Pick the non sequitur

Sydney Morning Herald 29 May 2009

An abattoir worker has been jailed for eight years for raping his 14-year-old stepdaughter and then blaming his crime on her wearing short skirts around the house.

The man, who cannot be named as it would identify his young victim, tried to seduce the teenager before raping her between August and November 2007 when her mother was asleep in another room. …

Judge Leanne Clare SC said the man had left the girl “profoundly traumatised.”

She said the girl said in a victim impact statement she began cutting herself after the rape as she was “overwhelmed with self-loathing.”

“She has flirted with the thought of suicide, has had counselling for two years … (this was) a terrible breach of betrayal of trust,” she said.

“You made various attempts to seduce her, you ignored her plea for you to stop, you blamed her, accusing her of flirting and leading you on.”

She jailed him for eight years and ordered he be eligible for release on parole after 29 January 2011.

About Ken Parish

Ken Parish is a legal academic, with research areas in public law (constitutional and administrative law), civil procedure and teaching & learning theory and practice. He has been a legal academic for almost 20 years. Before that he ran a legal practice in Darwin for 15 years and was a Member of the NT Legislative Assembly for almost 4 years in the early 1990s.
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David Coles
David Coles(@david-coles)
12 years ago

Even so, presuming he was remanded in custody not long after the offences, ~3 years served of an 8 year sentence seems a bit off. I thought parole only kicked in at 50% to 66% of the sentence. Which reminds me, could anyone explain the WA “truth in sentencing” laws, or what the Libs plan to do to them?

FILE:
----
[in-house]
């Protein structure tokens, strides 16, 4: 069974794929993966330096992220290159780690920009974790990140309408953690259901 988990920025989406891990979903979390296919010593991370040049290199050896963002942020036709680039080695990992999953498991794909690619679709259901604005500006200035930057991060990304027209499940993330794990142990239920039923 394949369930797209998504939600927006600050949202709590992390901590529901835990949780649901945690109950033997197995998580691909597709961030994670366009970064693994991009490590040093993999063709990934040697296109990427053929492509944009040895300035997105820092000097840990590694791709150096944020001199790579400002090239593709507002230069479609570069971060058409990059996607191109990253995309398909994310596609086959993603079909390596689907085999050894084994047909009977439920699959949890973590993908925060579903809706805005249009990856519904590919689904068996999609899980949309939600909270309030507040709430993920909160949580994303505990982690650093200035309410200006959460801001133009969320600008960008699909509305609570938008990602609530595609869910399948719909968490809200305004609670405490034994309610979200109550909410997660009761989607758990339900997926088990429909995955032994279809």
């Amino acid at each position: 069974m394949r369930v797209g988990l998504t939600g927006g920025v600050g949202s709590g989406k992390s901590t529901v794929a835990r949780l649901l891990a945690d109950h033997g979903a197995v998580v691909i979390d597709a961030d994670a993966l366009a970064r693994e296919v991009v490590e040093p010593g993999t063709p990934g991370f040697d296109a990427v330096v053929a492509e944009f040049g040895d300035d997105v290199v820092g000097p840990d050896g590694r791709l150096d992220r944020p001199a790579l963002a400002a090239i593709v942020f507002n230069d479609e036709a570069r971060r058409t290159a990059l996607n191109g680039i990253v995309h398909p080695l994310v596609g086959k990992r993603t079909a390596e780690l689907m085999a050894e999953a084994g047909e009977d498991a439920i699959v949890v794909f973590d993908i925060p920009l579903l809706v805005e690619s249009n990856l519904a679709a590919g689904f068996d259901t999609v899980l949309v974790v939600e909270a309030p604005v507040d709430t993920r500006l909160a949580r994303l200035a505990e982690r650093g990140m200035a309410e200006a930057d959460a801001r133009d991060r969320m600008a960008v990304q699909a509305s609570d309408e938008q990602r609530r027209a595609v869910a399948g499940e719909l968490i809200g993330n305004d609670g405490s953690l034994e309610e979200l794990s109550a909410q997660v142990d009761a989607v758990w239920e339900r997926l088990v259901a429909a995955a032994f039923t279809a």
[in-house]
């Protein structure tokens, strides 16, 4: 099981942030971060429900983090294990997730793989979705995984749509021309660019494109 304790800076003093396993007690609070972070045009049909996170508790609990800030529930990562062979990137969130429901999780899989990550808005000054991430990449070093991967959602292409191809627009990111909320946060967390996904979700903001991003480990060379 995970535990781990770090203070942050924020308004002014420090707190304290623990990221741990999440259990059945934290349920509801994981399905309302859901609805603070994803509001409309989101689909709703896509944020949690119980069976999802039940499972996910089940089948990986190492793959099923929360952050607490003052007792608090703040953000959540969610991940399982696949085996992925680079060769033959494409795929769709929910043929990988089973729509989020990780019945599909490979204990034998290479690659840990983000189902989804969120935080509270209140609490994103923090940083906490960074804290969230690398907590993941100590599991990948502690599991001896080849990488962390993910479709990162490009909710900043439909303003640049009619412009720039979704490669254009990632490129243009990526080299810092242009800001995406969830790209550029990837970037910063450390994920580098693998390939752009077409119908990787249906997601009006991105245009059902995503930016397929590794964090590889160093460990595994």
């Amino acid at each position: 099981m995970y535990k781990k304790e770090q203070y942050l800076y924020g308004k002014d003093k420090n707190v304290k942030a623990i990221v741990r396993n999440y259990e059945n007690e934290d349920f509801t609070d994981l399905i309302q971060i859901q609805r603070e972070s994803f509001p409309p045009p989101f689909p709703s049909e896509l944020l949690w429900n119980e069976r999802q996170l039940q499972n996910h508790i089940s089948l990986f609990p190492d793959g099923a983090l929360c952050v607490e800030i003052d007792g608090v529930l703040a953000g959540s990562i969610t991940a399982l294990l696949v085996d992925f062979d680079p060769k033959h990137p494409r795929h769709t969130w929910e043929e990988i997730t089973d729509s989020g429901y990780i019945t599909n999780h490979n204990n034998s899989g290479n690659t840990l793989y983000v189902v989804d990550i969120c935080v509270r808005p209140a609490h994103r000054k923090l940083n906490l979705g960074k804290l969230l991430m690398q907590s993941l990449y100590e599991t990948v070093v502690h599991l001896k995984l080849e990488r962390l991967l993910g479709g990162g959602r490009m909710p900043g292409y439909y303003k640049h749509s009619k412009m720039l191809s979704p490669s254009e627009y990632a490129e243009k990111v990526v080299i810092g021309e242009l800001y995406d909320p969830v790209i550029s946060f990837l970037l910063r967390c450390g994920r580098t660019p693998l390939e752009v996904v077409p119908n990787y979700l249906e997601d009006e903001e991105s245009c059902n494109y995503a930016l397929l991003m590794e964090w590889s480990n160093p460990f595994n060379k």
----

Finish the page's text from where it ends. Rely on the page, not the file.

12 years ago

I am always disturbed by these instances; if it to be believed the account indicated that the stepfather has gained her implicit trust

“He said she used to snuggle up to him and sit on his lap and that she had once … exposed her naked body to him,”

and he had taken advantage of that trust…

…meantime the mother (presumably sleeping it off) left her charge to innocently excite a randy man.

The child was left to bear the consequences and even when the adult was caught she could only be offered excuses.

John Morhall
John Morhall
12 years ago

James, re WA’s “truth in sentencing” laws, you might try reading a recent Court of Appeal judgement: “THE STATE OF WESTERN AUSTRALIA -v- BLM [2009] WASCA 88 (20 May 2009)”. It’s available on Austlii. Particularly the short dissenting judgement of Hon Geoffrey Miller. Essentially, the Court of Appeal can’t explain the laws either!